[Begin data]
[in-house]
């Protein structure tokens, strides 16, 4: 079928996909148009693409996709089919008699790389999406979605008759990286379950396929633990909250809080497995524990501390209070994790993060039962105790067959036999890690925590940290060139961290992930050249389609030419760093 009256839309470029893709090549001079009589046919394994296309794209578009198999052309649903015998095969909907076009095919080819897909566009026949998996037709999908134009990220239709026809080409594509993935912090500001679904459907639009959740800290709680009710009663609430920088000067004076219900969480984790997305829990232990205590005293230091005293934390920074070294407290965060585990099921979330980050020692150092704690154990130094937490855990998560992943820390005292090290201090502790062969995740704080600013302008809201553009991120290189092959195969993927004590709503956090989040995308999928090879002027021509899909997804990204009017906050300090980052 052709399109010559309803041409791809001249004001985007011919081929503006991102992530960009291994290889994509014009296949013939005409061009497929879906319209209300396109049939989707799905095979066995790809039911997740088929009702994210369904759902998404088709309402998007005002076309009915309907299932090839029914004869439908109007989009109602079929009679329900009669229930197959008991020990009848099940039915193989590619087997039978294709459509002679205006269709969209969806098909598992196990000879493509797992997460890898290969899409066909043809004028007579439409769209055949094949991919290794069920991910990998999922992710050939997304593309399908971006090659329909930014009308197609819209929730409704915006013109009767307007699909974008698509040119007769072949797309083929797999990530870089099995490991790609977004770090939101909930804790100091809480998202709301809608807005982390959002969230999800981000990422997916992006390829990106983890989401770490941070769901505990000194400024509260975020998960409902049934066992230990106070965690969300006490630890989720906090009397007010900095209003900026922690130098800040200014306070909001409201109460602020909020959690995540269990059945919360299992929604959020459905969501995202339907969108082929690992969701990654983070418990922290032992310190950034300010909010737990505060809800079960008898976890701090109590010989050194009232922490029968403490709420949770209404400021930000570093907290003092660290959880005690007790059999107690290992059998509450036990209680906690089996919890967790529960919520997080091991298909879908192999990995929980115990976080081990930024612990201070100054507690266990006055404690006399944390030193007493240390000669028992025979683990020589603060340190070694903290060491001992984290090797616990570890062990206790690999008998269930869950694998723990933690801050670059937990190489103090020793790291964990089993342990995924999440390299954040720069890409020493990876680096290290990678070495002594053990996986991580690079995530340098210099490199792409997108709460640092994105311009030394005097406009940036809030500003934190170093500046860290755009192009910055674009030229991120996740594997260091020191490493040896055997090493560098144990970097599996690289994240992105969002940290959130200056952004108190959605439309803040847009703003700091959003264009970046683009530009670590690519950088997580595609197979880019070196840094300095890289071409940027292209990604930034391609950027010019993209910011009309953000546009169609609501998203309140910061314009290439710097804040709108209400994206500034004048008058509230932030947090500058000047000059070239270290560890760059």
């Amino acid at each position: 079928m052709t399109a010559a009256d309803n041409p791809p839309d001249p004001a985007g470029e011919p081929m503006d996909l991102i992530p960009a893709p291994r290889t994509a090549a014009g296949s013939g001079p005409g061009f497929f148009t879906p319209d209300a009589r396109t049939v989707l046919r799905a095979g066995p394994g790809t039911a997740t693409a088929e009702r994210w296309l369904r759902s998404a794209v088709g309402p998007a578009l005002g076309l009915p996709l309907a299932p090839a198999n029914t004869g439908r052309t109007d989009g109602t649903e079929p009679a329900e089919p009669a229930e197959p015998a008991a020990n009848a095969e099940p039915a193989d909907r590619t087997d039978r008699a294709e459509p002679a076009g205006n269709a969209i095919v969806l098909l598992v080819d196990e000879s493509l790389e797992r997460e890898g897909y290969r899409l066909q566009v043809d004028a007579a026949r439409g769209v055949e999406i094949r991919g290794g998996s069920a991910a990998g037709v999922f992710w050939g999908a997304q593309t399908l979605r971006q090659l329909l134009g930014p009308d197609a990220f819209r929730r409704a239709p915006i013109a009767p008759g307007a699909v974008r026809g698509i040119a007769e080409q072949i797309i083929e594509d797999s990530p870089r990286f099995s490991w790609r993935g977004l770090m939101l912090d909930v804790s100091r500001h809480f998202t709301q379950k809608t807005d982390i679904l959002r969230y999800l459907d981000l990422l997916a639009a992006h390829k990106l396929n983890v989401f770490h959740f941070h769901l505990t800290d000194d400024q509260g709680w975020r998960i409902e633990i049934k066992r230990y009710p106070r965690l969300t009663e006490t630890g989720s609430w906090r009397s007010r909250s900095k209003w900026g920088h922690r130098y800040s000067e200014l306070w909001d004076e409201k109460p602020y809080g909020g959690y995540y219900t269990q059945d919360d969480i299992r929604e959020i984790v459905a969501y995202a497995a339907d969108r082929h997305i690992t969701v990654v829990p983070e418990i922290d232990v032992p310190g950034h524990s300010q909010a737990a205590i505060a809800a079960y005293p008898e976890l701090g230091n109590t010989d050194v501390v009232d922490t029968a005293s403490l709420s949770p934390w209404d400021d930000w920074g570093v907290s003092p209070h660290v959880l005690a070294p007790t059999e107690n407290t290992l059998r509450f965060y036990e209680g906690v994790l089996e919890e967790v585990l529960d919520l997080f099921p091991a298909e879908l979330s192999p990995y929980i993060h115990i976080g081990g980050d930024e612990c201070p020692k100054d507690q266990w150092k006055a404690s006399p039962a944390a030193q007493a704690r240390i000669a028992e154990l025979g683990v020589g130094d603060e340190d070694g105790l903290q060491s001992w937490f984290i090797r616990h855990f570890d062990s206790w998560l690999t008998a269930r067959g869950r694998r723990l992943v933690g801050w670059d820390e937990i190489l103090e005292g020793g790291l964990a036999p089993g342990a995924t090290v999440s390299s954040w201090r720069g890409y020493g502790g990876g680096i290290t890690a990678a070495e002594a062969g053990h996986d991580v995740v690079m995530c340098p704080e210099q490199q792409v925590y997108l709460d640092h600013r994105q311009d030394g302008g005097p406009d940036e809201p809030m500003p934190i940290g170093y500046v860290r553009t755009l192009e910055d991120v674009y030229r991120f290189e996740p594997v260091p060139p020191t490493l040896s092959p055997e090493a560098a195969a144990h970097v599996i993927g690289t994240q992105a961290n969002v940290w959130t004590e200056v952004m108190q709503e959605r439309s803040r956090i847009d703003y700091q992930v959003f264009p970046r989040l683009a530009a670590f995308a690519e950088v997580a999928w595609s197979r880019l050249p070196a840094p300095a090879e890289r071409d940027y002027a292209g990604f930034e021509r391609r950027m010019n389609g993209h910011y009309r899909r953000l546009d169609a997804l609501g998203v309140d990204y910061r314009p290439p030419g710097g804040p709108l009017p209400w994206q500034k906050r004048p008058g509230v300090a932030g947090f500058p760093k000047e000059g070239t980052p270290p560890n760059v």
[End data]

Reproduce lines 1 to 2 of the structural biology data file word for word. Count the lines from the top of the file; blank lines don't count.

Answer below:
[in-house]
């Protein structure tokens, strides 16, 4: 079928996909148009693409996709089919008699790389999406979605008759990286379950396929633990909250809080497995524990501390209070994790993060039962105790067959036999890690925590940290060139961290992930050249389609030419760093 009256839309470029893709090549001079009589046919394994296309794209578009198999052309649903015998095969909907076009095919080819897909566009026949998996037709999908134009990220239709026809080409594509993935912090500001679904459907639009959740800290709680009710009663609430920088000067004076219900969480984790997305829990232990205590005293230091005293934390920074070294407290965060585990099921979330980050020692150092704690154990130094937490855990998560992943820390005292090290201090502790062969995740704080600013302008809201553009991120290189092959195969993927004590709503956090989040995308999928090879002027021509899909997804990204009017906050300090980052 052709399109010559309803041409791809001249004001985007011919081929503006991102992530960009291994290889994509014009296949013939005409061009497929879906319209209300396109049939989707799905095979066995790809039911997740088929009702994210369904759902998404088709309402998007005002076309009915309907299932090839029914004869439908109007989009109602079929009679329900009669229930197959008991020990009848099940039915193989590619087997039978294709459509002679205006269709969209969806098909598992196990000879493509797992997460890898290969899409066909043809004028007579439409769209055949094949991919290794069920991910990998999922992710050939997304593309399908971006090659329909930014009308197609819209929730409704915006013109009767307007699909974008698509040119007769072949797309083929797999990530870089099995490991790609977004770090939101909930804790100091809480998202709301809608807005982390959002969230999800981000990422997916992006390829990106983890989401770490941070769901505990000194400024509260975020998960409902049934066992230990106070965690969300006490630890989720906090009397007010900095209003900026922690130098800040200014306070909001409201109460602020909020959690995540269990059945919360299992929604959020459905969501995202339907969108082929690992969701990654983070418990922290032992310190950034300010909010737990505060809800079960008898976890701090109590010989050194009232922490029968403490709420949770209404400021930000570093907290003092660290959880005690007790059999107690290992059998509450036990209680906690089996919890967790529960919520997080091991298909879908192999990995929980115990976080081990930024612990201070100054507690266990006055404690006399944390030193007493240390000669028992025979683990020589603060340190070694903290060491001992984290090797616990570890062990206790690999008998269930869950694998723990933690801050670059937990190489103090020793790291964990089993342990995924999440390299954040720069890409020493990876680096290290990678070495002594053990996986991580690079995530340098210099490199792409997108709460640092994105311009030394005097406009940036809030500003934190170093500046860290755009192009910055674009030229991120996740594997260091020191490493040896055997090493560098144990970097599996690289994240992105969002940290959130200056952004108190959605439309803040847009703003700091959003264009970046683009530009670590690519950088997580595609197979880019070196840094300095890289071409940027292209990604930034391609950027010019993209910011009309953000546009169609609501998203309140910061314009290439710097804040709108209400994206500034004048008058509230932030947090500058000047000059070239270290560890760059």